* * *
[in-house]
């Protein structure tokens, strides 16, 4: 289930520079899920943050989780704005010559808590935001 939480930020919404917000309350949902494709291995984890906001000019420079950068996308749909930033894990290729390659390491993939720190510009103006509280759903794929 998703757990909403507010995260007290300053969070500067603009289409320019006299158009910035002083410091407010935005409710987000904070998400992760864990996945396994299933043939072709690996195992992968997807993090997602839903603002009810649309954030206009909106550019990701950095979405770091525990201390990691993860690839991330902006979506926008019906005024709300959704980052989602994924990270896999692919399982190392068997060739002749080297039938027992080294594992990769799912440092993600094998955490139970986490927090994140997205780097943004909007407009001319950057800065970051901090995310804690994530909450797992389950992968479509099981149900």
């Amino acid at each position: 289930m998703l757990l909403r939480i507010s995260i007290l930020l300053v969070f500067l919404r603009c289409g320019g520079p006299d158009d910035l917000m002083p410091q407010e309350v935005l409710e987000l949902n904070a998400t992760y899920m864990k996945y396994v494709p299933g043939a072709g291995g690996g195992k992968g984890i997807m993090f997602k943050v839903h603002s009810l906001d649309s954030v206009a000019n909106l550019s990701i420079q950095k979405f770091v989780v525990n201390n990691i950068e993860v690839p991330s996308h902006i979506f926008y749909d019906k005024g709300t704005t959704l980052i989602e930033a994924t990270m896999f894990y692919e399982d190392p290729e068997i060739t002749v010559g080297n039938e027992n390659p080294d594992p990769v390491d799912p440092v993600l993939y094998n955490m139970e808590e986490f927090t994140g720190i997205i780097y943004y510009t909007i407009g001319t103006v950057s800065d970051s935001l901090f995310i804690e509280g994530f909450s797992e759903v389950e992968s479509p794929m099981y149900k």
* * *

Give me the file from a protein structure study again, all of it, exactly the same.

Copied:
[in-house]
């Protein structure tokens, strides 16, 4: 289930520079899920943050989780704005010559808590935001 939480930020919404917000309350949902494709291995984890906001000019420079950068996308749909930033894990290729390659390491993939720190510009103006509280759903794929 998703757990909403507010995260007290300053969070500067603009289409320019006299158009910035002083410091407010935005409710987000904070998400992760864990996945396994299933043939072709690996195992992968997807993090997602839903603002009810649309954030206009909106550019990701950095979405770091525990201390990691993860690839991330902006979506926008019906005024709300959704980052989602994924990270896999692919399982190392068997060739002749080297039938027992080294594992990769799912440092993600094998955490139970986490927090994140997205780097943004909007407009001319950057800065970051901090995310804690994530909450797992389950992968479509099981149900």
């Amino acid at each position: 289930m998703l757990l909403r939480i507010s995260i007290l930020l300053v969070f500067l919404r603009c289409g320019g520079p006299d158009d910035l917000m002083p410091q407010e309350v935005l409710e987000l949902n904070a998400t992760y899920m864990k996945y396994v494709p299933g043939a072709g291995g690996g195992k992968g984890i997807m993090f997602k943050v839903h603002s009810l906001d649309s954030v206009a000019n909106l550019s990701i420079q950095k979405f770091v989780v525990n201390n990691i950068e993860v690839p991330s996308h902006i979506f926008y749909d019906k005024g709300t704005t959704l980052i989602e930033a994924t990270m896999f894990y692919e399982d190392p290729e068997i060739t002749v010559g080297n039938e027992n390659p080294d594992p990769v390491d799912p440092v993600l993939y094998n955490m139970e808590e986490f927090t994140g720190i997205i780097y943004y510009t909007i407009g001319t103006v950057s800065d970051s935001l901090f995310i804690e509280g994530f909450s797992e759903v389950e992968s479509p794929m099981y149900k």